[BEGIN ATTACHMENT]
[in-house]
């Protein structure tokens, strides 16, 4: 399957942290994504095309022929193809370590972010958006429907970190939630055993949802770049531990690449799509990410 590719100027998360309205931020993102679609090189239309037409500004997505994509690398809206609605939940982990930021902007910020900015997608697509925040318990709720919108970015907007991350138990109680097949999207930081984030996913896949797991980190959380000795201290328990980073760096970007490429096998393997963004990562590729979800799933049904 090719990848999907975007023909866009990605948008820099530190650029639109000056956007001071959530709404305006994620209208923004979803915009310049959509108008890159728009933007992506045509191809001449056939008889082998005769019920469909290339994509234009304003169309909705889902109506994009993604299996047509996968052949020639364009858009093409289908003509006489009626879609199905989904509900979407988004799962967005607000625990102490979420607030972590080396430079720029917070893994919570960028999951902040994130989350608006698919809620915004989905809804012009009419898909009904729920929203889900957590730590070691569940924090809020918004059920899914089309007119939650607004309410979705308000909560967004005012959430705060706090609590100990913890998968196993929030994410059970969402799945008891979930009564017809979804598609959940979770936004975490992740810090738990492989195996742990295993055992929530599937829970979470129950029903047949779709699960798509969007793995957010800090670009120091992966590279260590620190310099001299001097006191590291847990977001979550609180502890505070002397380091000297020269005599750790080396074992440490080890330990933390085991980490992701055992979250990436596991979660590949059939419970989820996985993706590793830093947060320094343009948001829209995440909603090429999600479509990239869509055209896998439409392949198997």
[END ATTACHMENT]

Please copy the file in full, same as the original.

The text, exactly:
[in-house]
């Protein structure tokens, strides 16, 4: 399957942290994504095309022929193809370590972010958006429907970190939630055993949802770049531990690449799509990410 590719100027998360309205931020993102679609090189239309037409500004997505994509690398809206609605939940982990930021902007910020900015997608697509925040318990709720919108970015907007991350138990109680097949999207930081984030996913896949797991980190959380000795201290328990980073760096970007490429096998393997963004990562590729979800799933049904 090719990848999907975007023909866009990605948008820099530190650029639109000056956007001071959530709404305006994620209208923004979803915009310049959509108008890159728009933007992506045509191809001449056939008889082998005769019920469909290339994509234009304003169309909705889902109506994009993604299996047509996968052949020639364009858009093409289908003509006489009626879609199905989904509900979407988004799962967005607000625990102490979420607030972590080396430079720029917070893994919570960028999951902040994130989350608006698919809620915004989905809804012009009419898909009904729920929203889900957590730590070691569940924090809020918004059920899914089309007119939650607004309410979705308000909560967004005012959430705060706090609590100990913890998968196993929030994410059970969402799945008891979930009564017809979804598609959940979770936004975490992740810090738990492989195996742990295993055992929530599937829970979470129950029903047949779709699960798509969007793995957010800090670009120091992966590279260590620190310099001299001097006191590291847990977001979550609180502890505070002397380091000297020269005599750790080396074992440490080890330990933390085991980490992701055992979250990436596991979660590949059939419970989820996985993706590793830093947060320094343009948001829209995440909603090429999600479509990239869509055209896998439409392949198997």